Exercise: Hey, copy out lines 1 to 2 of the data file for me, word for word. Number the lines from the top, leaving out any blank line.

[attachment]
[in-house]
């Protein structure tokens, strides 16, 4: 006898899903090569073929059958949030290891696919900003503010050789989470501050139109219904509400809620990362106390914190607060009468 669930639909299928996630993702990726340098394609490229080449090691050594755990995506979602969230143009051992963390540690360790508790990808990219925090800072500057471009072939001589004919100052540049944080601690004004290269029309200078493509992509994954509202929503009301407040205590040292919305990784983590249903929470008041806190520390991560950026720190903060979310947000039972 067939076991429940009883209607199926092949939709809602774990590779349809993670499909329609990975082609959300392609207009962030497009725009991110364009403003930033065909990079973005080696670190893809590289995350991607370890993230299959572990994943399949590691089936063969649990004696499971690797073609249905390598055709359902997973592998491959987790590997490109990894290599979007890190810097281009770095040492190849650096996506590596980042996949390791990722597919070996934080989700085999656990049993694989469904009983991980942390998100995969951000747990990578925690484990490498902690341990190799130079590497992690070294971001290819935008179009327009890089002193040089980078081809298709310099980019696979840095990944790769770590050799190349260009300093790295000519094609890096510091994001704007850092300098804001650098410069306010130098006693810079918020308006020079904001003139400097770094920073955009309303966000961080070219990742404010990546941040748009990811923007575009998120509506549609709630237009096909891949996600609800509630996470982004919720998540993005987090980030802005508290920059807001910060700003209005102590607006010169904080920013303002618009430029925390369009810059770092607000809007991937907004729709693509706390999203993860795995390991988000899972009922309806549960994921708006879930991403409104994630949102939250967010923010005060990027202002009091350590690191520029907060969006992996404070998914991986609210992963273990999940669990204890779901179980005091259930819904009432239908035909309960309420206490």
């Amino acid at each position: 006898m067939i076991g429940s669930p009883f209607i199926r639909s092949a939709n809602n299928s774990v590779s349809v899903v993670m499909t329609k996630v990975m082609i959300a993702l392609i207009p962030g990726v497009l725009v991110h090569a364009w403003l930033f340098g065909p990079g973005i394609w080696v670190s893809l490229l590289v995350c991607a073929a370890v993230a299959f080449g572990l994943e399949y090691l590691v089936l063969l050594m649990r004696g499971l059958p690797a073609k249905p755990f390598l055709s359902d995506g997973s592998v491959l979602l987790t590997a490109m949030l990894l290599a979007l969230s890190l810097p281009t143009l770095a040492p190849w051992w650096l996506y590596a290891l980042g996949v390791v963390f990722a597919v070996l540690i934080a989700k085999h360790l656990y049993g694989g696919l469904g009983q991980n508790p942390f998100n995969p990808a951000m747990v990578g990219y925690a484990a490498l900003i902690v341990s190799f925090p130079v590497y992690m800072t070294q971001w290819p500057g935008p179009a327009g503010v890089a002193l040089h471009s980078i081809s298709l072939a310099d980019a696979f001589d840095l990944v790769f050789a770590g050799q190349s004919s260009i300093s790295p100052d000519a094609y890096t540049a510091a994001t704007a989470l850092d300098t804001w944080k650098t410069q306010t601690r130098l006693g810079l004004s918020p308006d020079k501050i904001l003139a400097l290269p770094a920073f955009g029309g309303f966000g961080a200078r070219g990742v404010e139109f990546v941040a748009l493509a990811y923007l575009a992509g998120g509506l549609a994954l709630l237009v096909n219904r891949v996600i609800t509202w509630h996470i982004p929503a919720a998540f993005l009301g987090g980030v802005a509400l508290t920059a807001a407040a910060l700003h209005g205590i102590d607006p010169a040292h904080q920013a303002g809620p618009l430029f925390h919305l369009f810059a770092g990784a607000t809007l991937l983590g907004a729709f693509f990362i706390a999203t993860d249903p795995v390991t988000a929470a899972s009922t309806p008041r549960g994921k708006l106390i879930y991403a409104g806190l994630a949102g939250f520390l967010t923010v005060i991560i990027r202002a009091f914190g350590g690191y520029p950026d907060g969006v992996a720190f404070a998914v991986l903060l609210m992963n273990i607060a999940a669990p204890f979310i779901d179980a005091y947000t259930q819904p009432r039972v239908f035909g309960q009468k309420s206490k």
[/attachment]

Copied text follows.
[in-house]
């Protein structure tokens, strides 16, 4: 006898899903090569073929059958949030290891696919900003503010050789989470501050139109219904509400809620990362106390914190607060009468 669930639909299928996630993702990726340098394609490229080449090691050594755990995506979602969230143009051992963390540690360790508790990808990219925090800072500057471009072939001589004919100052540049944080601690004004290269029309200078493509992509994954509202929503009301407040205590040292919305990784983590249903929470008041806190520390991560950026720190903060979310947000039972 067939076991429940009883209607199926092949939709809602774990590779349809993670499909329609990975082609959300392609207009962030497009725009991110364009403003930033065909990079973005080696670190893809590289995350991607370890993230299959572990994943399949590691089936063969649990004696499971690797073609249905390598055709359902997973592998491959987790590997490109990894290599979007890190810097281009770095040492190849650096996506590596980042996949390791990722597919070996934080989700085999656990049993694989469904009983991980942390998100995969951000747990990578925690484990490498902690341990190799130079590497992690070294971001290819935008179009327009890089002193040089980078081809298709310099980019696979840095990944790769770590050799190349260009300093790295000519094609890096510091994001704007850092300098804001650098410069306010130098006693810079918020308006020079904001003139400097770094920073955009309303966000961080070219990742404010990546941040748009990811923007575009998120509506549609709630237009096909891949996600609800509630996470982004919720998540993005987090980030802005508290920059807001910060700003209005102590607006010169904080920013303002618009430029925390369009810059770092607000809007991937907004729709693509706390999203993860795995390991988000899972009922309806549960994921708006879930991403409104994630949102939250967010923010005060990027202002009091350590690191520029907060969006992996404070998914991986609210992963273990999940669990204890779901179980005091259930819904009432239908035909309960309420206490």